Could Silver Hit $150 an Ounce?
It's been seven years since the last big rally in precious metals. But the U.S. dollar and fiat currencies are in trouble, hinting that gold and silver prices could again go screaming higher.
As I explained last week, a collapse of the U.S. dollar is inevitable. The U.S. Dollar Index has been bouncing off of four-year lows for the past several weeks. But this cannot last much longer with a global trade war and U.S. equity correction looming.
The best way to prepare for U.S. dollar trouble is precious metals. Gold has been officially decoupled from the greenback for almost 50 years. But the two still generally trade inverse to each other.
And while gold is perhaps the safest way to hedge against a falling dollar, the most profitable option is silver. That's simply because silver has more room to grow.
During the big precious metal rally of 2011, the price of gold reached over $1,900 an ounce. That's about 50% higher than current prices ranging between $1,325 and $1,350 an ounce.
At the same time, silver traded for $50 an ounce. That's more than 200% higher than silver's current $16.50 price.
Gold prices have just begun to move higher after sitting dormant for weeks. But precious metal bull markets tend to follow a pattern.
What I mean is there's a progression in price increases (and investor interest) that precious metals always seem to follow during bull markets. And it always starts with gold.
Gold is the very first precious metal investors tend to buy in bull markets, which pushes gold prices higher. But once the price of gold reaches a certain level, investors start buying up its more affordable cousin: silver.
There's probably no better time than now to buy silver. If you've been reading Energy and Capital for a while, you know I believe the price of gold could swing over $5,000 during this coming rally. That would be a 300% gain from current levels.
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But with gold at $5,000, there's no reason to think silver prices couldn't reach $150 an ounce or higher. That's an +800% gain from current prices.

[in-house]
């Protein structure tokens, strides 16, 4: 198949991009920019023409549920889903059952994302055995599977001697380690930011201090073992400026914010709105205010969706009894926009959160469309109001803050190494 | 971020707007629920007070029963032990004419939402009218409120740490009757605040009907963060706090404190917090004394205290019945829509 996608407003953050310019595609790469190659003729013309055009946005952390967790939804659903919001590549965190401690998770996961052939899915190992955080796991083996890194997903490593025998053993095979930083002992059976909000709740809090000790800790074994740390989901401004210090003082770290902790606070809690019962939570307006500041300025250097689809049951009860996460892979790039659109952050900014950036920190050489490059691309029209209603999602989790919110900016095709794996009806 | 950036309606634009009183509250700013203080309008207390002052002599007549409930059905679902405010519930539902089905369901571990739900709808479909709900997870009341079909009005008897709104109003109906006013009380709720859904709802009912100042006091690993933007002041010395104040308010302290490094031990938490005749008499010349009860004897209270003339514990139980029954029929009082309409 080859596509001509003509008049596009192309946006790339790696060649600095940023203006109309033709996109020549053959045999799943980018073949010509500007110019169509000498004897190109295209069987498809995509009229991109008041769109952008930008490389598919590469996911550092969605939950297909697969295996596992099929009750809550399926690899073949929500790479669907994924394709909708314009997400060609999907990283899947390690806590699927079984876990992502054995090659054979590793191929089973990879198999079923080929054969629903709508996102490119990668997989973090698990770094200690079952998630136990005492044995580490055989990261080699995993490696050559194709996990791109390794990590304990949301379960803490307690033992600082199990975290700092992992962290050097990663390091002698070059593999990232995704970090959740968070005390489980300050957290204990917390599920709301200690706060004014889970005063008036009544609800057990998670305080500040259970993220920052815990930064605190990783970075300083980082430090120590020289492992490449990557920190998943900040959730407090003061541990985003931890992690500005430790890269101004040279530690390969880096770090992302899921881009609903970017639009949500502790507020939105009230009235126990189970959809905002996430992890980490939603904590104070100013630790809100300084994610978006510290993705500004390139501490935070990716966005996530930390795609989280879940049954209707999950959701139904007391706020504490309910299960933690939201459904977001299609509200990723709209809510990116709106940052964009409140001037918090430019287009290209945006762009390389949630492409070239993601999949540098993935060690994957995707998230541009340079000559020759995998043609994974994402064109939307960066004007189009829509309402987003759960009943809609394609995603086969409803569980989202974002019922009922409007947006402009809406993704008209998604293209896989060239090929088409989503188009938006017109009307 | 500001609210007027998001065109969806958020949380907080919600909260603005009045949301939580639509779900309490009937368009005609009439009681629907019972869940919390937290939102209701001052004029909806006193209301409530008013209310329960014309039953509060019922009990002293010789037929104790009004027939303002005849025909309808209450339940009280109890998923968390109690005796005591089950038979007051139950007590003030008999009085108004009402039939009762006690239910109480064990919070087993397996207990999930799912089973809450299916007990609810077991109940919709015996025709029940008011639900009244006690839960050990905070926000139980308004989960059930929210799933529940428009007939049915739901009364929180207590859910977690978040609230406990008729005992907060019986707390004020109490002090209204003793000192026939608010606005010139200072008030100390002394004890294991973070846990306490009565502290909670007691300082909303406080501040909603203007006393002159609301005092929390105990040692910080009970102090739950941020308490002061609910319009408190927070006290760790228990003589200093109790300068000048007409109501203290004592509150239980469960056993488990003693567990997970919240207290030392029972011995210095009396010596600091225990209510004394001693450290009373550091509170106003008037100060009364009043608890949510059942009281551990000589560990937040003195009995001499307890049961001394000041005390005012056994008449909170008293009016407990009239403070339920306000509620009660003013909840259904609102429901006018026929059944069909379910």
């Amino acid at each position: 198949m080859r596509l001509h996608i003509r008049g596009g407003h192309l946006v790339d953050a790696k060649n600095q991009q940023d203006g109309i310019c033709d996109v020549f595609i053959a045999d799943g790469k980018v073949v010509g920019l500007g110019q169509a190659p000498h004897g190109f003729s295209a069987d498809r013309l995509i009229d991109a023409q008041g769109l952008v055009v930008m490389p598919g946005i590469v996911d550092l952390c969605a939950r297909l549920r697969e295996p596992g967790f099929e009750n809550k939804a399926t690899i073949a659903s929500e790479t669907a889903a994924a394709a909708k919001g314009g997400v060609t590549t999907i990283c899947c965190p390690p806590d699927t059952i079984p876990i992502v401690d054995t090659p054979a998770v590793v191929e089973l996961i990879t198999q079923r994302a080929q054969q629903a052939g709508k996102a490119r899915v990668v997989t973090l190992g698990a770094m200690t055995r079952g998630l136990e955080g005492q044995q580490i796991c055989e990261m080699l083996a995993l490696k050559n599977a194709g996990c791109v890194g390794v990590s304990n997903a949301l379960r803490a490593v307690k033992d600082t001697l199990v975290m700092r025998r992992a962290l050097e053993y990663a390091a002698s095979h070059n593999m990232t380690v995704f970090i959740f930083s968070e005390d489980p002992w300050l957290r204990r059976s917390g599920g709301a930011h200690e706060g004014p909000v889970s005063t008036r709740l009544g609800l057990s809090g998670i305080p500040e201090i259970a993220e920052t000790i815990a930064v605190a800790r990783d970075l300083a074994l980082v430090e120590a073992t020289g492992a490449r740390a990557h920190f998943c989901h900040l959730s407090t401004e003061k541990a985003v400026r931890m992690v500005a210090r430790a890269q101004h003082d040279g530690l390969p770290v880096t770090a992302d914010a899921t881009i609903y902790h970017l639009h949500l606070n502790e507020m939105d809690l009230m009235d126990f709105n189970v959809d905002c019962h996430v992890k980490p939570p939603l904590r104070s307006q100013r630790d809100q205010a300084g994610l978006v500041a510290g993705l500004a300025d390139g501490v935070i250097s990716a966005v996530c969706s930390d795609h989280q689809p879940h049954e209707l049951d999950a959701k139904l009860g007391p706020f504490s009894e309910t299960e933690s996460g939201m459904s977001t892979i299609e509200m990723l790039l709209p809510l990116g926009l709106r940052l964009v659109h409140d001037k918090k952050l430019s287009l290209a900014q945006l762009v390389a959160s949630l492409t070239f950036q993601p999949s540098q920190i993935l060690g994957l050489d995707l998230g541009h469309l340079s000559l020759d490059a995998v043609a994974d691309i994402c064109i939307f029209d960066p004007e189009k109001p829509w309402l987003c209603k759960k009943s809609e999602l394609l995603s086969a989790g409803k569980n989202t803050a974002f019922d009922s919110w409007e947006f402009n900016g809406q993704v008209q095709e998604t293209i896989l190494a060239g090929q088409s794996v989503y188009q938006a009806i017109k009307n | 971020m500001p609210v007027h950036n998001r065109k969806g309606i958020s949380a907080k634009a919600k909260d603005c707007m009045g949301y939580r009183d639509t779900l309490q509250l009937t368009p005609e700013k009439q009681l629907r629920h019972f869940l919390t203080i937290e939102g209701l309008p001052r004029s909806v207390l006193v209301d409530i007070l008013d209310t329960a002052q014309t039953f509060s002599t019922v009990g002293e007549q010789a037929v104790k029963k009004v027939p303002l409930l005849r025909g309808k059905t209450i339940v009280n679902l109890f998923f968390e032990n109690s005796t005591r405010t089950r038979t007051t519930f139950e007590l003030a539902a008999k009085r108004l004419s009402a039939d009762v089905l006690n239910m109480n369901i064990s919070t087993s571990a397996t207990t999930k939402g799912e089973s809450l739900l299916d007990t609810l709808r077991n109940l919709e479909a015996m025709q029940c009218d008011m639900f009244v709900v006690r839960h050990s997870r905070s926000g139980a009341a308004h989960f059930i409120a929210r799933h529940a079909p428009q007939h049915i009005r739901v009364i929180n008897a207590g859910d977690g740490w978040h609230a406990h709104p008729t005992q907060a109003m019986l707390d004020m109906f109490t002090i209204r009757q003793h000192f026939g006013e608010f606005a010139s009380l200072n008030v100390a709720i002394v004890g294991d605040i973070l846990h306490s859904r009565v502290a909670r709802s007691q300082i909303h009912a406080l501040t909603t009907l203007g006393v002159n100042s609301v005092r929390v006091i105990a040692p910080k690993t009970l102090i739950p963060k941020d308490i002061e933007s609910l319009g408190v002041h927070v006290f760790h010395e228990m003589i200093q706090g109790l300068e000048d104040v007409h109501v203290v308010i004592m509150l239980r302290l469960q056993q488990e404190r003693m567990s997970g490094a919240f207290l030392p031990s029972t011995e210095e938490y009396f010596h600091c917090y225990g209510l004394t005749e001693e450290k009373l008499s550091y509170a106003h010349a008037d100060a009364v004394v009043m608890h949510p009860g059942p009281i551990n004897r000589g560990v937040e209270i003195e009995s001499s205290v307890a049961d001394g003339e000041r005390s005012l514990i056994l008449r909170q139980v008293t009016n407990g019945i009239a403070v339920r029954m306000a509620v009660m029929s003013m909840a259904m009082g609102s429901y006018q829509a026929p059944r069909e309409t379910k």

The first thing investors tend to think about when considering owning any precious metal is physical bullion. And while I think it's important to own some physical silver bullion, there are a number of things to consider.
First is storage. Physical silver is bulky. At only $16 or $17 an ounce, most serious investors can afford to stockpile pounds and pounds of the white metal.
For $1,350 you can buy and store one ounce of gold. But for the same amount, you can buy 5.5 pounds of silver. Before buying a lot of physical silver, you should consider where you're going to store it.
Then there are the premiums. The premium for physical silver is always much higher than for gold on a percentage basis. Right now, the premium on a one-ounce American Gold Eagle is about 5%. Meanwhile, the premium on a one-ounce American Silver Eagle is around 20%.
Again, it's important to own at least some physical silver. But the bulk of your silver portfolio should be in equities. Silver stocks are simply easier to own and more liquid relative to physical bullion.
Find some good silver stocks and sit on them. There are big moves ahead.
Until next time,
As an editor at Energy and Capital, Luke’s analysis and market research reach hundreds of thousands of investors every day. Luke is also a contributing editor of Angel Publishing’s Bubble and Bust Report newsletter. There, he helps investors in leveraging the future supply-demand imbalance that he believes could be key to a cyclical upswing in the hard asset markets. For more on Luke, go to his editor’s page.
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